In this article, I discuss the primary reasons why autonomous vehicles are emerging, what factors go into developing self-driving cars, and how energy storage is a vital part of autonomous vehicle design.
We'll soon start to see a hybrid energy-storage solution of batteries and ultracapacitors to address multiple applications simultaneously, like e-turbo, active suspension, regeneration, power steering, electric brake boosters and more.
Ultracapacitors have other significant advantages compared to batteries such as high power density, high efficiency, long service life, predictable aging, wide operating temperature range and light weight.
In general, ultracapacitors are great solutions whenever the power demand is high, but the duration is short. For example, we are expanding into the diesel truck market, where the high power demand of engine starting can place a great strain on the batteries, greatly lowering their useful life.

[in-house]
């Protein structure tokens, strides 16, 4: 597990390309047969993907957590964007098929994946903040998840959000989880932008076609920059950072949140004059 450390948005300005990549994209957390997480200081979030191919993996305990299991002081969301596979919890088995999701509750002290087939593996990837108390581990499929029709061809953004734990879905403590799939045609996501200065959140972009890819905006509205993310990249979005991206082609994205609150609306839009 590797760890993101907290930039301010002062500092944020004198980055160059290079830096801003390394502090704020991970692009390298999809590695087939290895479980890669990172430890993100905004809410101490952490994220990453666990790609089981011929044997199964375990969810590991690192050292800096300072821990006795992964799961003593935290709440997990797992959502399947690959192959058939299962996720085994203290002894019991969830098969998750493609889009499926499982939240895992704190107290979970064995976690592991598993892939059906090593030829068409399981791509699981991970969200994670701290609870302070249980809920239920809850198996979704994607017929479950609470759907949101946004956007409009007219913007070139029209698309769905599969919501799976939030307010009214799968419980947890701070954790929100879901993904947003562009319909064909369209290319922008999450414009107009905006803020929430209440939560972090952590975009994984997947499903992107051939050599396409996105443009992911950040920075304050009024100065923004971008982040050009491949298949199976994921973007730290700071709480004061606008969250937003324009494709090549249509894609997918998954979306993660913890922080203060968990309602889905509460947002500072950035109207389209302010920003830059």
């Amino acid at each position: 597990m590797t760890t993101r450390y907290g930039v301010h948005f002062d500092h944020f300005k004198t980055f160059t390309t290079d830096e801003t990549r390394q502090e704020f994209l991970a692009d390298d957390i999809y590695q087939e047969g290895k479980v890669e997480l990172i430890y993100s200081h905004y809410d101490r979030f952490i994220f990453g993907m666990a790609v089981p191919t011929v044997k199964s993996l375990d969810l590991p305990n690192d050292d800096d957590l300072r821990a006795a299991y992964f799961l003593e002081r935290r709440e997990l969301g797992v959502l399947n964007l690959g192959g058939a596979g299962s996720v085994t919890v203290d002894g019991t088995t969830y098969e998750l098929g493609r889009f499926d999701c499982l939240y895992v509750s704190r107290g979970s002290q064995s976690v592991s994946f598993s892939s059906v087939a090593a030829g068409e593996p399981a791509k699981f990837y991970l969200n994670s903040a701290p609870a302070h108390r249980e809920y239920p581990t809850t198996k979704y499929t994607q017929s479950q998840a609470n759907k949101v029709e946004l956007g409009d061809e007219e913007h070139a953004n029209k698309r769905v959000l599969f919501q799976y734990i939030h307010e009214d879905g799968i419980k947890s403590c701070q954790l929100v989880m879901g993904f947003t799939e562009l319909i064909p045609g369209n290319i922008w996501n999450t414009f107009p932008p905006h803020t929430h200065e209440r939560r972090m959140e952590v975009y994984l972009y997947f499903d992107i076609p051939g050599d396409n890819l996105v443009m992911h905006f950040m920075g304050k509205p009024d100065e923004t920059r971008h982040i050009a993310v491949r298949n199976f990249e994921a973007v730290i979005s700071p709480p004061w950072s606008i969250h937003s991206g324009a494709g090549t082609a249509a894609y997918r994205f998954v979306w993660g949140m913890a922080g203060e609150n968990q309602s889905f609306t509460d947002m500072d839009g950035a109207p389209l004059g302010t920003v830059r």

Batteries have high-energy capability while ultracapacitors have high power capability. In an optimal hybrid storage system, both technologies could be combined in a way that maximizes the benefits of both.
Compact in size, ultracapacitors can store an incomparably higher amount of energy than conventional capacitors. Indeed, ultracapacitors are currently available on the market with capacitance ranges up to 2700 Farads, and they can release that energy at both a high or low rate.
EDF Renewables offers the same innovative solutions that maximize the performance of our own 5.2 GW of installed projects. Because we're not an equipment manufacturer, our recommendations are transparent and data-driven. We cover the entire project lifecycle: from pre-commissioning support, through warranty and post warranty operation, to late stage and decommissioning.